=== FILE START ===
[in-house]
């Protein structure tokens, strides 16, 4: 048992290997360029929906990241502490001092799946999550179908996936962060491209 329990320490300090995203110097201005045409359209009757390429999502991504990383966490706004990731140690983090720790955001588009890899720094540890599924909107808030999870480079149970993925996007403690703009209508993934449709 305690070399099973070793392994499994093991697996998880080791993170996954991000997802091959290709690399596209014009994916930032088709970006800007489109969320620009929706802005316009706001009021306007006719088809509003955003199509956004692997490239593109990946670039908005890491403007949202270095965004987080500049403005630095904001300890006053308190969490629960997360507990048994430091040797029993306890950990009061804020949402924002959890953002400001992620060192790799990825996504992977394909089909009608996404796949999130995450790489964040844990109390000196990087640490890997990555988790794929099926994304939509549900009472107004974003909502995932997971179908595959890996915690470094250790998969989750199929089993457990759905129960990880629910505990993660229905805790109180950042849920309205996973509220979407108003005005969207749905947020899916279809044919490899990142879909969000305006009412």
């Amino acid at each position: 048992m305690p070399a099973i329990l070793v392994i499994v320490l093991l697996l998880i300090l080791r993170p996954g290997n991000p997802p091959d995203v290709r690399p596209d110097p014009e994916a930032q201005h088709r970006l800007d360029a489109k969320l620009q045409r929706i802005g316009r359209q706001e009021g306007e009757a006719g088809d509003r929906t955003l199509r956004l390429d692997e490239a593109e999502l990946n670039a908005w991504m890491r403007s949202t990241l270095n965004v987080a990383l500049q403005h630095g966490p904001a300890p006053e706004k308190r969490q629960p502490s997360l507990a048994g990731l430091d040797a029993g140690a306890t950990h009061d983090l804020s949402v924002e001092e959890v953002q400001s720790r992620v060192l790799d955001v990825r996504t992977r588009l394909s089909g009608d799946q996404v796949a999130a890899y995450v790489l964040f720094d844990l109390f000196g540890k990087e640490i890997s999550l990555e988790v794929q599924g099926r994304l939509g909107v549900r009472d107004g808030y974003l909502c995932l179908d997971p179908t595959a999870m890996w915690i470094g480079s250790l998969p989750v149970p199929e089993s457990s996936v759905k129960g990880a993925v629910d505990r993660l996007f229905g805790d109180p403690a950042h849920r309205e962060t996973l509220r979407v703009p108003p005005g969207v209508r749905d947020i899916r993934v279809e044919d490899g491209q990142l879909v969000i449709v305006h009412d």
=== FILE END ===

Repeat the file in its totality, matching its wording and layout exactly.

[in-house]
């Protein structure tokens, strides 16, 4: 048992290997360029929906990241502490001092799946999550179908996936962060491209 329990320490300090995203110097201005045409359209009757390429999502991504990383966490706004990731140690983090720790955001588009890899720094540890599924909107808030999870480079149970993925996007403690703009209508993934449709 305690070399099973070793392994499994093991697996998880080791993170996954991000997802091959290709690399596209014009994916930032088709970006800007489109969320620009929706802005316009706001009021306007006719088809509003955003199509956004692997490239593109990946670039908005890491403007949202270095965004987080500049403005630095904001300890006053308190969490629960997360507990048994430091040797029993306890950990009061804020949402924002959890953002400001992620060192790799990825996504992977394909089909009608996404796949999130995450790489964040844990109390000196990087640490890997990555988790794929099926994304939509549900009472107004974003909502995932997971179908595959890996915690470094250790998969989750199929089993457990759905129960990880629910505990993660229905805790109180950042849920309205996973509220979407108003005005969207749905947020899916279809044919490899990142879909969000305006009412």
């Amino acid at each position: 048992m305690p070399a099973i329990l070793v392994i499994v320490l093991l697996l998880i300090l080791r993170p996954g290997n991000p997802p091959d995203v290709r690399p596209d110097p014009e994916a930032q201005h088709r970006l800007d360029a489109k969320l620009q045409r929706i802005g316009r359209q706001e009021g306007e009757a006719g088809d509003r929906t955003l199509r956004l390429d692997e490239a593109e999502l990946n670039a908005w991504m890491r403007s949202t990241l270095n965004v987080a990383l500049q403005h630095g966490p904001a300890p006053e706004k308190r969490q629960p502490s997360l507990a048994g990731l430091d040797a029993g140690a306890t950990h009061d983090l804020s949402v924002e001092e959890v953002q400001s720790r992620v060192l790799d955001v990825r996504t992977r588009l394909s089909g009608d799946q996404v796949a999130a890899y995450v790489l964040f720094d844990l109390f000196g540890k990087e640490i890997s999550l990555e988790v794929q599924g099926r994304l939509g909107v549900r009472d107004g808030y974003l909502c995932l179908d997971p179908t595959a999870m890996w915690i470094g480079s250790l998969p989750v149970p199929e089993s457990s996936v759905k129960g990880a993925v629910d505990r993660l996007f229905g805790d109180p403690a950042h849920r309205e962060t996973l509220r979407v703009p108003p005005g969207v209508r749905d947020i899916r993934v279809e044919d490899g491209q990142l879909v969000i449709v305006h009412d």